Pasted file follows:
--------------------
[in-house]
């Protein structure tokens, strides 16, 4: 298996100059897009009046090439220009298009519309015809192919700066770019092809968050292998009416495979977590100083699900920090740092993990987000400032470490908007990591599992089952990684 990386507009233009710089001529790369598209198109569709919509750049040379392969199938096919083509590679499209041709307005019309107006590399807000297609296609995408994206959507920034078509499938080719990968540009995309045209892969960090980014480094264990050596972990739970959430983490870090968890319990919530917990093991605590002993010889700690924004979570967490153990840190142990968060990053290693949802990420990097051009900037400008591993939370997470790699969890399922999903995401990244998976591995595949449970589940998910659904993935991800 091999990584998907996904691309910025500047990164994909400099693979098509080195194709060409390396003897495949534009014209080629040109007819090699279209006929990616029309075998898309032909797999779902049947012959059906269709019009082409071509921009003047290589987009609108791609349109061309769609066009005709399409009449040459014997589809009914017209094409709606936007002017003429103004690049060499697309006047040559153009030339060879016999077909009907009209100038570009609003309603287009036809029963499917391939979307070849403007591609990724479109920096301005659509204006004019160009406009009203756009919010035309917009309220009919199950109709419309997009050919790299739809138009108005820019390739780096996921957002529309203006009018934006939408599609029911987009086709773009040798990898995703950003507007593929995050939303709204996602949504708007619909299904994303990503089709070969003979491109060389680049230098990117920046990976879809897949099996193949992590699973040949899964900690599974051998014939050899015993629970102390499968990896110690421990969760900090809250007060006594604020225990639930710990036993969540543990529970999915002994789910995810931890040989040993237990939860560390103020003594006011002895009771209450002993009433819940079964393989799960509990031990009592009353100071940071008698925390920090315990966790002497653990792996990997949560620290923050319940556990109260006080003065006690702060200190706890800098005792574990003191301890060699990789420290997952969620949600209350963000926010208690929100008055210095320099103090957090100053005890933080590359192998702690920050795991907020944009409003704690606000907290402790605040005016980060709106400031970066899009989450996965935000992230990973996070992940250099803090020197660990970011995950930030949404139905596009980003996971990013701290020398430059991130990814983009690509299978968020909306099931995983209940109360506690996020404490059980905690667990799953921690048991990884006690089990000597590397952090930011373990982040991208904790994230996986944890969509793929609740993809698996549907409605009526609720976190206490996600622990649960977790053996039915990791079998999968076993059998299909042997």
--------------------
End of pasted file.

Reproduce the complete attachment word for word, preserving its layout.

[in-house]
């Protein structure tokens, strides 16, 4: 298996100059897009009046090439220009298009519309015809192919700066770019092809968050292998009416495979977590100083699900920090740092993990987000400032470490908007990591599992089952990684 990386507009233009710089001529790369598209198109569709919509750049040379392969199938096919083509590679499209041709307005019309107006590399807000297609296609995408994206959507920034078509499938080719990968540009995309045209892969960090980014480094264990050596972990739970959430983490870090968890319990919530917990093991605590002993010889700690924004979570967490153990840190142990968060990053290693949802990420990097051009900037400008591993939370997470790699969890399922999903995401990244998976591995595949449970589940998910659904993935991800 091999990584998907996904691309910025500047990164994909400099693979098509080195194709060409390396003897495949534009014209080629040109007819090699279209006929990616029309075998898309032909797999779902049947012959059906269709019009082409071509921009003047290589987009609108791609349109061309769609066009005709399409009449040459014997589809009914017209094409709606936007002017003429103004690049060499697309006047040559153009030339060879016999077909009907009209100038570009609003309603287009036809029963499917391939979307070849403007591609990724479109920096301005659509204006004019160009406009009203756009919010035309917009309220009919199950109709419309997009050919790299739809138009108005820019390739780096996921957002529309203006009018934006939408599609029911987009086709773009040798990898995703950003507007593929995050939303709204996602949504708007619909299904994303990503089709070969003979491109060389680049230098990117920046990976879809897949099996193949992590699973040949899964900690599974051998014939050899015993629970102390499968990896110690421990969760900090809250007060006594604020225990639930710990036993969540543990529970999915002994789910995810931890040989040993237990939860560390103020003594006011002895009771209450002993009433819940079964393989799960509990031990009592009353100071940071008698925390920090315990966790002497653990792996990997949560620290923050319940556990109260006080003065006690702060200190706890800098005792574990003191301890060699990789420290997952969620949600209350963000926010208690929100008055210095320099103090957090100053005890933080590359192998702690920050795991907020944009409003704690606000907290402790605040005016980060709106400031970066899009989450996965935000992230990973996070992940250099803090020197660990970011995950930030949404139905596009980003996971990013701290020398430059991130990814983009690509299978968020909306099931995983209940109360506690996020404490059980905690667990799953921690048991990884006690089990000597590397952090930011373990982040991208904790994230996986944890969509793929609740993809698996549907409605009526609720976190206490996600622990649960977790053996039915990791079998999968076993059998299909042997």